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PhD Math Education without Prior Math Degree


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Hi, all. 


I am a high school math teacher interested in pursuing a PhD in K-12 math education, most likely focused in Geometry and Algebra, based upon my conversations so far with potential advisors. I did not study math in college, nor in grad school (I did an Ed Policy Masters which is where I became further convinced of the need for improved math instruction). I have been in contact with several potential advisors and some outright said that I should go back and do a master's first (Vandy and Columbia and somewhat UVA) while others (Michigan, Michigan State) said that once I arrive at school, I could use a few of my elective credits to make up for this gap. I have self-studied (or MOOC'ed) several Calc courses and I have a pretty high Quant GRE score (167). 


I have phone calls lined up over the next few weeks with Stanford, Harvard and Penn and I realize that I have not yet told them about my lack of a math degree. Any advice for how I can demonstrate to them that I am a competent math student/teacher despite not having formal credentials in this area? Again, I am certainly willing to work toward closing this gap once enrolled -- I simply don't have the time or finances to take coursework at a university. 


Really this is a variation of the larger question about how much math math teachers should know to succesfully teach their subject. Ironically, many of the weaknesses that I have noted among other math teachers that I have observed stem from a superficial understanding of their subject. I don't believe that this is the case for me, but am I right that this might be an uphill battle? The very reason that I entered math education is because I was so turned off by math as a middle/high/and even college student. Still, I was always a successful math student, just not one that took too many courses beyond what was required.  


Finally, certain programs (such as Harvard's and Penn's) are not explicitly "Math Ed PhDs" but are instead Teaching/Learning Degrees in which you may choose to concentrate in math. Would having a prior math degree be less important in these programs? 


Thanks so much for any insight!

Edited by patientpatient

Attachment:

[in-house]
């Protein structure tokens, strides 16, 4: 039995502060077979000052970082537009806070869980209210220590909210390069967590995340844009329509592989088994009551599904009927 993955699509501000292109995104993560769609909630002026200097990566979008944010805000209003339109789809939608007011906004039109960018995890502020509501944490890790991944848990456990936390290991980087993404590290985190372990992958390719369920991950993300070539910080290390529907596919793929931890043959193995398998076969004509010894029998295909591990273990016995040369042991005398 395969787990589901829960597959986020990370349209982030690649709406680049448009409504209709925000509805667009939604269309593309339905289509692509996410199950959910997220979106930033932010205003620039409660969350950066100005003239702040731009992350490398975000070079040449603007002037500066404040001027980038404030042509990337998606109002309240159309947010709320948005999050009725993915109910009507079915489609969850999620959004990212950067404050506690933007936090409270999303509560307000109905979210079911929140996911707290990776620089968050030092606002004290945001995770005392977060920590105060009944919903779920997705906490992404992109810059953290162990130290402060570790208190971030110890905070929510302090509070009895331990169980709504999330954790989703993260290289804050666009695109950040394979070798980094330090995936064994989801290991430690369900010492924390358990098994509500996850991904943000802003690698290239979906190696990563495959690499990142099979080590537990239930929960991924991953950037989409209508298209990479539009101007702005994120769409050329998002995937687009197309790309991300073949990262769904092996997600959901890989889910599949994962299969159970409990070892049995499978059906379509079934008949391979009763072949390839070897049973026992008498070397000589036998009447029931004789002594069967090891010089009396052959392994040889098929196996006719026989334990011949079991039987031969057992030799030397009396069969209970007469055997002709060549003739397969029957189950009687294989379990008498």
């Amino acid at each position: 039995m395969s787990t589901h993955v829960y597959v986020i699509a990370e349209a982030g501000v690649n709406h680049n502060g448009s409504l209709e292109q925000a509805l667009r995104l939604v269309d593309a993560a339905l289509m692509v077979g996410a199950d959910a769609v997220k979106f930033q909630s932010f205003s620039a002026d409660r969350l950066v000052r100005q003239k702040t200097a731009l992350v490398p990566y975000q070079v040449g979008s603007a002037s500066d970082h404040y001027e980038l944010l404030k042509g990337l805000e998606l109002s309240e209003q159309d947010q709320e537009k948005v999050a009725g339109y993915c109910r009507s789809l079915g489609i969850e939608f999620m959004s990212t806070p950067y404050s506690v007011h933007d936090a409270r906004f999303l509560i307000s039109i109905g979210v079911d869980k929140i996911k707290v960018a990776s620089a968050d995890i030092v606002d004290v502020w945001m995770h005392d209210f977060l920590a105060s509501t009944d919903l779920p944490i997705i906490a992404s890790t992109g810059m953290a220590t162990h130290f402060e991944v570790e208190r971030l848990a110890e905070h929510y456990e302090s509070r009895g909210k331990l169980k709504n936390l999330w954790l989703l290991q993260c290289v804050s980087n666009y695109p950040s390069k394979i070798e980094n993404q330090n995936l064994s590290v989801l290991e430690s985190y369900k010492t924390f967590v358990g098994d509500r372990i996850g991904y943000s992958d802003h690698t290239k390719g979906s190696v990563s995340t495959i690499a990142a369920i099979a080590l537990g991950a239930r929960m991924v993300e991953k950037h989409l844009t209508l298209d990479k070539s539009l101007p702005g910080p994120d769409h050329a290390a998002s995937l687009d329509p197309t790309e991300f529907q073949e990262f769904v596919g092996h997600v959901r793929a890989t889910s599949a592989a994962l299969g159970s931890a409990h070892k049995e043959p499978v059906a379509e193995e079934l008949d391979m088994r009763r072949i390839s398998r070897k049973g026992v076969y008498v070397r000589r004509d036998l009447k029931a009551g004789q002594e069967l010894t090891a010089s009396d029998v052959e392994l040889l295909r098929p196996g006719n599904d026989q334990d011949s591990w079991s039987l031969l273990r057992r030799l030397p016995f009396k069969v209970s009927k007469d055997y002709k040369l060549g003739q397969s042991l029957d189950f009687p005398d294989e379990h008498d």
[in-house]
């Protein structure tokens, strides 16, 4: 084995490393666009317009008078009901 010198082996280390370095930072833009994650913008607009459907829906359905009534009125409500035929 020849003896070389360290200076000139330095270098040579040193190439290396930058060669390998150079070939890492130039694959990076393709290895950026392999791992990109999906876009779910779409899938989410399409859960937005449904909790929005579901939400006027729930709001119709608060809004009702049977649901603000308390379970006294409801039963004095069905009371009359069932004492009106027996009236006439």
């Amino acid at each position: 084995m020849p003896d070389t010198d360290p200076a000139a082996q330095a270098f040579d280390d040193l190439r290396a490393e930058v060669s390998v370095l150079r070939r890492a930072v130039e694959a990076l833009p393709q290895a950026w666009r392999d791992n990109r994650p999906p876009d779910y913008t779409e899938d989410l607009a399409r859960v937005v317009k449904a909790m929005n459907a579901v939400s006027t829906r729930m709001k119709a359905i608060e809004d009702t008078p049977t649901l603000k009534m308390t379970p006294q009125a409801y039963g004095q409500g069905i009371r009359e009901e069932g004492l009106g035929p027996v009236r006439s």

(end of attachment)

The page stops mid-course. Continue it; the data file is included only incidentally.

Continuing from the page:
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I am not in education so others can probably give better advice but I do have an undergrad degree in math so I am familiar with the area. I don't think the lack of a math degree needs to hold you back at all. You have experience in this area and can bring some unique perspectives. I am pursing a PhD in biophysics and have only taken 1 physics class ever (and I got a C in it). I have a strong quantitative background through and my interests and experience perfectly line up with my PhD program. When talking to schools, I never mentioned my lack of physics. I instead focused on the knowledge and experience I have.


I would change the way you approach this with schools. Make sure you sell your background. If you bring it up to schools in a way that makes it seem like a flaw then it is more likely to be viewed by them as one. You may be able to gauge their opinion on it by saying that you are interested in taking X and Y math class during your PhD and asking if you could use that to fill elective requirements. Outside of that, I don't think I would mention the lack of math degree. I would instead focus on discussing your research interests and how perfectly they fit with the program.

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I don't think it will hurt you too much, but you might also want to look beyond specific math ed programs to those that are doing work around math education topics (e.g., policy, ed psych). What articles have you read that really interested you? Who wrote these? Look at those professors and their programs.

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